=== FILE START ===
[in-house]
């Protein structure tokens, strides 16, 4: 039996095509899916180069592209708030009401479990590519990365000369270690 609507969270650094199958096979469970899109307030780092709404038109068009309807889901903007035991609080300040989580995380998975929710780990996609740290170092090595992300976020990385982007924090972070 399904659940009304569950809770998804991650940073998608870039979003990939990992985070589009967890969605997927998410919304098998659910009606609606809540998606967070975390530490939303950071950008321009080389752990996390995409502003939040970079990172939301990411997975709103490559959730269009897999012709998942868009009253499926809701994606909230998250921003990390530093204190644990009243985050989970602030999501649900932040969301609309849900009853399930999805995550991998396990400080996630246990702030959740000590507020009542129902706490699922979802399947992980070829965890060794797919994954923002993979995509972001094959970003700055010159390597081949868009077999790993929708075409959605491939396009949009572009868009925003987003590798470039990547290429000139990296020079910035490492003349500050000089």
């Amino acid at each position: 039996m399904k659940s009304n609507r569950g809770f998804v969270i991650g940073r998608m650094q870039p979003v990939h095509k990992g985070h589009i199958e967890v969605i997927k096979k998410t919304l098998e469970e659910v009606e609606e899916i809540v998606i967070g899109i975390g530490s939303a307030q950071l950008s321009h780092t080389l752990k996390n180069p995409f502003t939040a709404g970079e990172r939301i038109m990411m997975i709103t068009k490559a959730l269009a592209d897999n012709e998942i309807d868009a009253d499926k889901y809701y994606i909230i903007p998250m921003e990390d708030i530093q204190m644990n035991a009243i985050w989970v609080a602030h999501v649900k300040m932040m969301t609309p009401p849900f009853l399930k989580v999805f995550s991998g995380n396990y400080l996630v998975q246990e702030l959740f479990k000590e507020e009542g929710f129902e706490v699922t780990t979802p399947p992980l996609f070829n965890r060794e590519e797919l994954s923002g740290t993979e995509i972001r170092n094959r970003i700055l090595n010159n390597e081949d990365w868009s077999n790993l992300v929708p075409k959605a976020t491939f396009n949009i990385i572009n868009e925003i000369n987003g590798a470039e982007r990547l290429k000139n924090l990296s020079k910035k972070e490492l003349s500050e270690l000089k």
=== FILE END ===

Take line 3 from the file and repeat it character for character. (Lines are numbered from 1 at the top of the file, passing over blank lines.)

């Amino acid at each position: 039996m399904k659940s009304n609507r569950g809770f998804v969270i991650g940073r998608m650094q870039p979003v990939h095509k990992g985070h589009i199958e967890v969605i997927k096979k998410t919304l098998e469970e659910v009606e609606e899916i809540v998606i967070g899109i975390g530490s939303a307030q950071l950008s321009h780092t080389l752990k996390n180069p995409f502003t939040a709404g970079e990172r939301i038109m990411m997975i709103t068009k490559a959730l269009a592209d897999n012709e998942i309807d868009a009253d499926k889901y809701y994606i909230i903007p998250m921003e990390d708030i530093q204190m644990n035991a009243i985050w989970v609080a602030h999501v649900k300040m932040m969301t609309p009401p849900f009853l399930k989580v999805f995550s991998g995380n396990y400080l996630v998975q246990e702030l959740f479990k000590e507020e009542g929710f129902e706490v699922t780990t979802p399947p992980l996609f070829n965890r060794e590519e797919l994954s923002g740290t993979e995509i972001r170092n094959r970003i700055l090595n010159n390597e081949d990365w868009s077999n790993l992300v929708p075409k959605a976020t491939f396009n949009i990385i572009n868009e925003i000369n987003g590798a470039e982007r990547l290429k000139n924090l990296s020079k910035k972070e490492l003349s500050e270690l000089k």